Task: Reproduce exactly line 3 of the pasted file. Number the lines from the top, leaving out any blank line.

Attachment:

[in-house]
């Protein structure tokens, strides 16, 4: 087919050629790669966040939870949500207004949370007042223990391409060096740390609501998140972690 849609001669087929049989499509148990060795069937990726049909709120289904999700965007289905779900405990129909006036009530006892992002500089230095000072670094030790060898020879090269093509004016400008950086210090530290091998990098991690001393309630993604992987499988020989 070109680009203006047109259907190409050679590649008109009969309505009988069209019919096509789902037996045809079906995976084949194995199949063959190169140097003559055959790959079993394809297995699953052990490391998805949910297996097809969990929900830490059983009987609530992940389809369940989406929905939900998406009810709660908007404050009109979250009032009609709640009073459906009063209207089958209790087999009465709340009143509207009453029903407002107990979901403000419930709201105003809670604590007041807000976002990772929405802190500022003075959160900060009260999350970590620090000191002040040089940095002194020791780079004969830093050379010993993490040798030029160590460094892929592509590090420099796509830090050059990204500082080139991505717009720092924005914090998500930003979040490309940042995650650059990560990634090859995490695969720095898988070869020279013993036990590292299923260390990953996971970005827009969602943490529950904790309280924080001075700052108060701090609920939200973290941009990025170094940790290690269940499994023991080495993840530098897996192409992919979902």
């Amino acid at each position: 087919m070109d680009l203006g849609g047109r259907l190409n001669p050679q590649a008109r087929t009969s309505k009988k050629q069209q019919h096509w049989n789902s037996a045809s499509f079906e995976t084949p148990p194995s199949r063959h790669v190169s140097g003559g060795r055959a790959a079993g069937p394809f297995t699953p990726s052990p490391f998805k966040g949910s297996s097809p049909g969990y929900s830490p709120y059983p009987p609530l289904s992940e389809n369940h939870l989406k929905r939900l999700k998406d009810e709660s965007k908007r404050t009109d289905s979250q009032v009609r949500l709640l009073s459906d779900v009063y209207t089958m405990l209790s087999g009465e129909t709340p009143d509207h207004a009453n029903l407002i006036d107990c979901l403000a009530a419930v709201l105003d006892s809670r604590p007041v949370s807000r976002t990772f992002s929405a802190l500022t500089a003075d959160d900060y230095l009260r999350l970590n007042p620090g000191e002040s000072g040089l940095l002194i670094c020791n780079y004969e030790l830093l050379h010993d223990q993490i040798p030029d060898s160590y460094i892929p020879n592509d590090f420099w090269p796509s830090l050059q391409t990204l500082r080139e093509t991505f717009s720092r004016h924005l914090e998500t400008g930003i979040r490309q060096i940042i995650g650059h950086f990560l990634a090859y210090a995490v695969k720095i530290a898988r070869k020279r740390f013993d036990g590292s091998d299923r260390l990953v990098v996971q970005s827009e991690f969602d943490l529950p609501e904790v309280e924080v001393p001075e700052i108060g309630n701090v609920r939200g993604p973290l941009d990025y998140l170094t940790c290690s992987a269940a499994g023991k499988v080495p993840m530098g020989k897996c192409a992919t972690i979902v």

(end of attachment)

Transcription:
């Amino acid at each position: 087919m070109d680009l203006g849609g047109r259907l190409n001669p050679q590649a008109r087929t009969s309505k009988k050629q069209q019919h096509w049989n789902s037996a045809s499509f079906e995976t084949p148990p194995s199949r063959h790669v190169s140097g003559g060795r055959a790959a079993g069937p394809f297995t699953p990726s052990p490391f998805k966040g949910s297996s097809p049909g969990y929900s830490p709120y059983p009987p609530l289904s992940e389809n369940h939870l989406k929905r939900l999700k998406d009810e709660s965007k908007r404050t009109d289905s979250q009032v009609r949500l709640l009073s459906d779900v009063y209207t089958m405990l209790s087999g009465e129909t709340p009143d509207h207004a009453n029903l407002i006036d107990c979901l403000a009530a419930v709201l105003d006892s809670r604590p007041v949370s807000r976002t990772f992002s929405a802190l500022t500089a003075d959160d900060y230095l009260r999350l970590n007042p620090g000191e002040s000072g040089l940095l002194i670094c020791n780079y004969e030790l830093l050379h010993d223990q993490i040798p030029d060898s160590y460094i892929p020879n592509d590090f420099w090269p796509s830090l050059q391409t990204l500082r080139e093509t991505f717009s720092r004016h924005l914090e998500t400008g930003i979040r490309q060096i940042i995650g650059h950086f990560l990634a090859y210090a995490v695969k720095i530290a898988r070869k020279r740390f013993d036990g590292s091998d299923r260390l990953v990098v996971q970005s827009e991690f969602d943490l529950p609501e904790v309280e924080v001393p001075e700052i108060g309630n701090v609920r939200g993604p973290l941009d990025y998140l170094t940790c290690s992987a269940a499994g023991k499988v080495p993840m530098g020989k897996c192409a992919t972690i979902v």